## Matching for balance, pairing for heterogeneity in an observational study of the effectiveness of for-profit and not-for-profit high schools in Chile.(English)Zbl 1454.62510

Summary: Conventionally, the construction of a pair-matched sample selects treated and control units and pairs them in a single step with a view to balancing observed covariates $$\mathbf{x}$$ and reducing the heterogeneity or dispersion of treated-minus-control response differences, $$Y$$. In contrast, the method of cardinality matching developed here first selects the maximum number of units subject to covariate balance constraints and, with a balanced sample for $$\mathbf{x}$$ in hand, then separately pairs the units to minimize heterogeneity in $$Y$$. Reduced heterogeneity of pair differences in responses $$Y$$ is known to reduce sensitivity to unmeasured biases, so one might hope that cardinality matching would succeed at both tasks, balancing $$\mathbf{x}$$, stabilizing $$Y$$. We use cardinality matching in an observational study of the effectiveness of for-profit and not-for-profit private high schools in Chile – a controversial subject in Chile – focusing on students who were in government run primary schools in 2004 but then switched to private high schools. By pairing to minimize heterogeneity in a cardinality match that has balanced covariates, a meaningful reduction in sensitivity to unmeasured biases is obtained.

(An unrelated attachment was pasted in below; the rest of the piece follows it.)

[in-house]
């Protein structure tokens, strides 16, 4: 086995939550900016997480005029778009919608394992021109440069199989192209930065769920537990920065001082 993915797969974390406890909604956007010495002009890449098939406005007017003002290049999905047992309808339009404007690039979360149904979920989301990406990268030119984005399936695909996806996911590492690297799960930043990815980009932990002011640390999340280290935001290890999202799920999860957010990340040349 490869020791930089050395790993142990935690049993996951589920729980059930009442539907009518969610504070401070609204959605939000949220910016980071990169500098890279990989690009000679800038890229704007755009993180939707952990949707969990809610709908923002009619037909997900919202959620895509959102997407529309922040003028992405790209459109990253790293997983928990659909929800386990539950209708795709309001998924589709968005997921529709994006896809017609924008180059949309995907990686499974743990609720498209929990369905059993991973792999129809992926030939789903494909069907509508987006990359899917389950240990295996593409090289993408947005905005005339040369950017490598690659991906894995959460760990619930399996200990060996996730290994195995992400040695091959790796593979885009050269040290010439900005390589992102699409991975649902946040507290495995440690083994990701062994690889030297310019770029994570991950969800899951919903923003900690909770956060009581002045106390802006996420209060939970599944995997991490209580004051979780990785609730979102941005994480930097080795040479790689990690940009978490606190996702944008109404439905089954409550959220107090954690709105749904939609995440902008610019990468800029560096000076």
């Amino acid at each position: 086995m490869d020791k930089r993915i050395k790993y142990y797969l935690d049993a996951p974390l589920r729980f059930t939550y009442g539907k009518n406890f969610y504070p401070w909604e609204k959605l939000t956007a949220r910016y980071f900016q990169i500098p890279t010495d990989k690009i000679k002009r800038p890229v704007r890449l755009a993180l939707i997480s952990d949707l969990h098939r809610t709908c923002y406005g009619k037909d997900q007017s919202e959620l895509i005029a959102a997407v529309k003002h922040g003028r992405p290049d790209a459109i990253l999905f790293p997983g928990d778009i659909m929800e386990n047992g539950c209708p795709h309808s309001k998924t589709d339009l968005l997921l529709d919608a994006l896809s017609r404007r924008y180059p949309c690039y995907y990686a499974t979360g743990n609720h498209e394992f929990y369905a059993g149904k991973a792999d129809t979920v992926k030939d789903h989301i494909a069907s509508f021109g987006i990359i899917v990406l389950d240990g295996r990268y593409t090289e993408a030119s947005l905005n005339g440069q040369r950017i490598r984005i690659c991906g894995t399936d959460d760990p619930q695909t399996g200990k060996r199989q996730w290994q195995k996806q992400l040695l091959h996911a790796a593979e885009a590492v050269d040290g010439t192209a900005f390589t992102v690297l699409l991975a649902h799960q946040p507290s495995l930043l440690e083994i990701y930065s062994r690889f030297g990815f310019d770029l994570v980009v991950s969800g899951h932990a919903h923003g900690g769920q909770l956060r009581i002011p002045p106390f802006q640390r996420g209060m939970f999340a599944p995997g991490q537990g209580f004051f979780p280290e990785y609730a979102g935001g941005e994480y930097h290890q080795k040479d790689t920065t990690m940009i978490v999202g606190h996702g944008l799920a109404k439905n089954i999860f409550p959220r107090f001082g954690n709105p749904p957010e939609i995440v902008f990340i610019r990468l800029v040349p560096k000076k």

### MSC:

 62P25 Applications of statistics to social sciences

### Keywords:

design sensitivity; integer programming; testing twice

### Software:

nbpMatching; mipmatch; optmatch; sensitivitymv; finebalance
Full Text:

### References: